A boy who could fly, pirates, mermaids, lost boys and a young girl swept from her nursery to a far-off land, just past the stars … The audience sitting in London’s Duke of York Theatre in 1904 had no idea they were about to meet indelible characters who would soon be loved the world over: the brave and adventurous Wendy Darling; the terrifying and comical Captain Hook; and Peter himself, the boy who never grew up. Although he first appeared as a character in a section of J.M. Barrie’s The Little White Bird – a 1902 novel written for adults – Peter Pan burst forth, fully formed in the figure of adult actress Nina Boucicault in Barrie’s stage play Peter Pan; or, The Boy Who Wouldn’t Grow Up. In London alone, the play was reprised over 10,000 times in the first 50 years of its release.
Mr. Barrie later adapted and expanded the play into his 1911 novel Peter and Wendy. The boy who fights pirates and never ages has since appeared in everything from a Disney animated film to stage musicals and live-action features, and has even been a spokesperson of a number products (a brand of peanut butter, a bus company and a record label).
For American audiences, Peter Pan became incredibly popular in the early 1950s when an animated feature, two Broadway shows, and a live television broadcast were all released within a five-year period. A 1950 adaptation of Peter Pan was staged on Broadway that included five songs, with music and lyrics by the great American composer Leonard Bernstein. The show starred Jean Arthur as Peter, and horror icon Boris Karloff in the dual roles of Hook and Mr. Darling.
Walt Disney and his animators put their stamp on the story in the classic 1953 animated feature. The film premiered at the prestigious Cannes Film Festival then opened in wide-release in the U.S., ultimately becoming the highest grossing film of that year. The character of Peter was voiced by 15-year-old film actor Bobby Driscoll (one of the first male actors to play the role), and Disney’s animators gave audiences the first physical representation of the brave and vengeful fairy, Tinker Bell, who had appeared previously on stage as a light or a sound effect. Rumor has it that the animation team used film star Marilyn Monroe as a template for Tinker Bell’s physique, but the truth is that live-action model Margaret Kerry was used to design the character. The animated Tink was such a success that she has since become an unofficial mascot for the Walt Disney Corporation.
On October 20, 1954, one year after the Disney film, a musical version of Peter Pan opened at the Winter Garden Theatre in New York, scheduled for a limited run of 152 performances. The stage show had been sold to NBC during its out-of-town try out in Los Angeles, ensuring the Broadway run would be a financial success despite its limited engagement. The show was a hit, winning Tony Awards® for stars Mary Martin (Peter) and Cyril Ritchard (Captain Hook).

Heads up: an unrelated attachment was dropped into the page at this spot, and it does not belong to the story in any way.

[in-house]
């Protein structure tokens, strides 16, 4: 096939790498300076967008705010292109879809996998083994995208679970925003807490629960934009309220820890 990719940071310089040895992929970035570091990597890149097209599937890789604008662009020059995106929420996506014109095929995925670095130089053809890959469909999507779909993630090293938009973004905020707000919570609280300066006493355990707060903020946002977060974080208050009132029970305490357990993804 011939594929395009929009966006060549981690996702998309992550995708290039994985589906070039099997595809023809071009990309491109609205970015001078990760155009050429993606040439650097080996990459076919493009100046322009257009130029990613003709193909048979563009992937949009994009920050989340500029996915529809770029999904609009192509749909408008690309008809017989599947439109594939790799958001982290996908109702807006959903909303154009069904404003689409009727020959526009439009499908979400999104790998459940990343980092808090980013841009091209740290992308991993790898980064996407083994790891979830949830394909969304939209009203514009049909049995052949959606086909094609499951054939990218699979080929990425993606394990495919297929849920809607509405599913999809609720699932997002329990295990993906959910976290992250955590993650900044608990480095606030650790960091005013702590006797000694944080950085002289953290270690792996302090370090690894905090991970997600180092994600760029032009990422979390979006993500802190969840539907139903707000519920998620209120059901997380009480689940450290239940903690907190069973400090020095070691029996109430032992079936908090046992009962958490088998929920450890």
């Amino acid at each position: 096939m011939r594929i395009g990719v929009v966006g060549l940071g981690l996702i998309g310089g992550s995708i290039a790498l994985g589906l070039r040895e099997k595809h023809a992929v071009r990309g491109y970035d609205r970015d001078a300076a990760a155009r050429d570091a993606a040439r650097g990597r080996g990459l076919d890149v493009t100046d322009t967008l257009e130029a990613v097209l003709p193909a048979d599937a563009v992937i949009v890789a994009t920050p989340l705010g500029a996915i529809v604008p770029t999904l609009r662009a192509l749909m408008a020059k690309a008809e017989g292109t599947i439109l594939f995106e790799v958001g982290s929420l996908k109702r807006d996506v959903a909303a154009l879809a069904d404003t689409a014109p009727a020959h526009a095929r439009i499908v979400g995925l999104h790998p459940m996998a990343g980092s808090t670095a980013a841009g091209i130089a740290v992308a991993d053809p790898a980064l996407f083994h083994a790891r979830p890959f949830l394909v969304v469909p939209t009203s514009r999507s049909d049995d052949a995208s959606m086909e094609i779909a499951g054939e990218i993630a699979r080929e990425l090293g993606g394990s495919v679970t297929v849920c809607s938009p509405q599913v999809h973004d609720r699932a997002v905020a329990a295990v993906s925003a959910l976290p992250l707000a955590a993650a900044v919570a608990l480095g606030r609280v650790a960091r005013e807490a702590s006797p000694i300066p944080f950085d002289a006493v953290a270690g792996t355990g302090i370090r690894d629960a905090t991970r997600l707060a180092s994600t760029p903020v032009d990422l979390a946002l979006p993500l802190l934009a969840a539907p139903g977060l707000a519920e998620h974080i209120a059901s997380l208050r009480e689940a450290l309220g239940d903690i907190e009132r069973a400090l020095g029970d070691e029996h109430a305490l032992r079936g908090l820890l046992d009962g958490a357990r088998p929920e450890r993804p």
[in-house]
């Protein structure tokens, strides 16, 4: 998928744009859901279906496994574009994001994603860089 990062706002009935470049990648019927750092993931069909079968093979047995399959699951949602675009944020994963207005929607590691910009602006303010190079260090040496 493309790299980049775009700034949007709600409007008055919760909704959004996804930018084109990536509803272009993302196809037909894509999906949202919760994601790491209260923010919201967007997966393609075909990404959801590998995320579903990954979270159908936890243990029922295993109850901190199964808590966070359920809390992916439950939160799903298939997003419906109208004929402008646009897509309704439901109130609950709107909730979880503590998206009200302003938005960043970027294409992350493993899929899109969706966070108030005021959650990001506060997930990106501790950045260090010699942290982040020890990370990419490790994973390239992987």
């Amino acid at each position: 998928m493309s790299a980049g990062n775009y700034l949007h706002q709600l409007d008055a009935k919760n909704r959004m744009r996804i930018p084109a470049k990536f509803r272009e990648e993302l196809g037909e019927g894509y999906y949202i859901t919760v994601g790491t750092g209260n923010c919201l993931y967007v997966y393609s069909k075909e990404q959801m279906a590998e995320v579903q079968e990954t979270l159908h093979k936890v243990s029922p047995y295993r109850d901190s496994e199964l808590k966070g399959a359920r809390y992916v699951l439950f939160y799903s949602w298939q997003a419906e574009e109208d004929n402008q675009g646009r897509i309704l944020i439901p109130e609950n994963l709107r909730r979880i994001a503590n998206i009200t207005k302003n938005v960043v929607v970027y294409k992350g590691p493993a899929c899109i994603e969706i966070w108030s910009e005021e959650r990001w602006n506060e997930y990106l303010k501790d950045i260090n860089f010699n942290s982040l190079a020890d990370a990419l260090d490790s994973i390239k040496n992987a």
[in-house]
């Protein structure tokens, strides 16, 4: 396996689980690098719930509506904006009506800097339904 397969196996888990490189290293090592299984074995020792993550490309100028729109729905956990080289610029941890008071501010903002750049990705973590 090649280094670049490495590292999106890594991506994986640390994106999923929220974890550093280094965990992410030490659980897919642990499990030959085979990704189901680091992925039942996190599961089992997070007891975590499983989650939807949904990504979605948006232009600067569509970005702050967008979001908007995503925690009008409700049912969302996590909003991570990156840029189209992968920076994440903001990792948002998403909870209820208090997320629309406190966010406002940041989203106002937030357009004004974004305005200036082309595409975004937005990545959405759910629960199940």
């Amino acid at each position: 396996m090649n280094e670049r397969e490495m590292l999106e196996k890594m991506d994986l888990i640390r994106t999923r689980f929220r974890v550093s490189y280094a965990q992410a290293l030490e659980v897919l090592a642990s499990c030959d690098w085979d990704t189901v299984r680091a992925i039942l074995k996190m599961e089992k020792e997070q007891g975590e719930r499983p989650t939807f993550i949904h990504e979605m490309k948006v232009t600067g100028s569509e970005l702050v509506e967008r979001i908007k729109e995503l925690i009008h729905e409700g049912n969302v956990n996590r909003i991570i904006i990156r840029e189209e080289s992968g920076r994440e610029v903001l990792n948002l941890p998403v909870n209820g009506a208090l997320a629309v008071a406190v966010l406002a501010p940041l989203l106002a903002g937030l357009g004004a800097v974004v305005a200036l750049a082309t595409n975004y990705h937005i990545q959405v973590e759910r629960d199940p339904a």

The 1954 show was televised live and in color on NBC on March 7, 1955, to a then record-breaking television audience of 65 million viewers. Mary Martin went on to win an Emmy for her performance. Since then the musical has been revived many times, including a 1979 production starring Sandy Duncan and numerous versions starring Cathy Rigby. The musical’s many Captain Hooks have included, among others, Rip Taylor, Frank Goshin (who played the Riddler on the televised series Batman), and celebrated character actor J..K Simmons.
In 1991, director Steven Spielberg brought a new twist to the Peter Pan story with his film Hook. The film starred Robin Williams as a now grown-up Peter Pan, and Dustin Hoffman as a revenge-minded Captain Hook who returns to kidnap Peter Pan’s children. Australian movie director P.J. Hogan’s 2003 movie Peter Pan became the first live-action film of J.M. Barrie’s play to cast a young boy in the title role. One year later Columbia Pictures released Finding Neverland, a semi-biographical film about J. M. Barrie and his relationship with the family who inspired the creation of Peter Pan. The 2004 film was nominated for several Oscars (including Best Picture, Best Adapted Screenplay and Best Actor for Johnny Depp’s portrayal of Barrie) and won one for Best Musical Score.
Most recently, Peter appeared back on Broadway in the Tony Award®-winning play Peter and the Star Catcher. Based on the novel by Dave Barry and Ridley Pearson, Rick Elice’s 2012 prequel to Barrie’sPeter and Wendy tells the back story of Peter Pan and Captain Hook. This comedy-drama can be seen on tour in Dallas at the Winspear Opera House this September.
And now, Dallas audiences are the first to experience the newest re-imagining of the adventures of Peter and Wendy. The acclaimed creative team of Rajiv Joseph, Kirsten Childs and Bill Sherman have conceived a visceral, youthful and contemporary re-telling of Mr. Barrie’s beloved story. For the first time in a major stage production, Peter and Wendy will be portrayed by age-appropriate youth actors. This exciting new production may seem worlds away from Edwardian London, but Barrie’s themes of escape, loss, love and growing remain at the core of this unique musical adventure. This Peter Pan will take off in Dallas, and who knows where he may “fly” to next …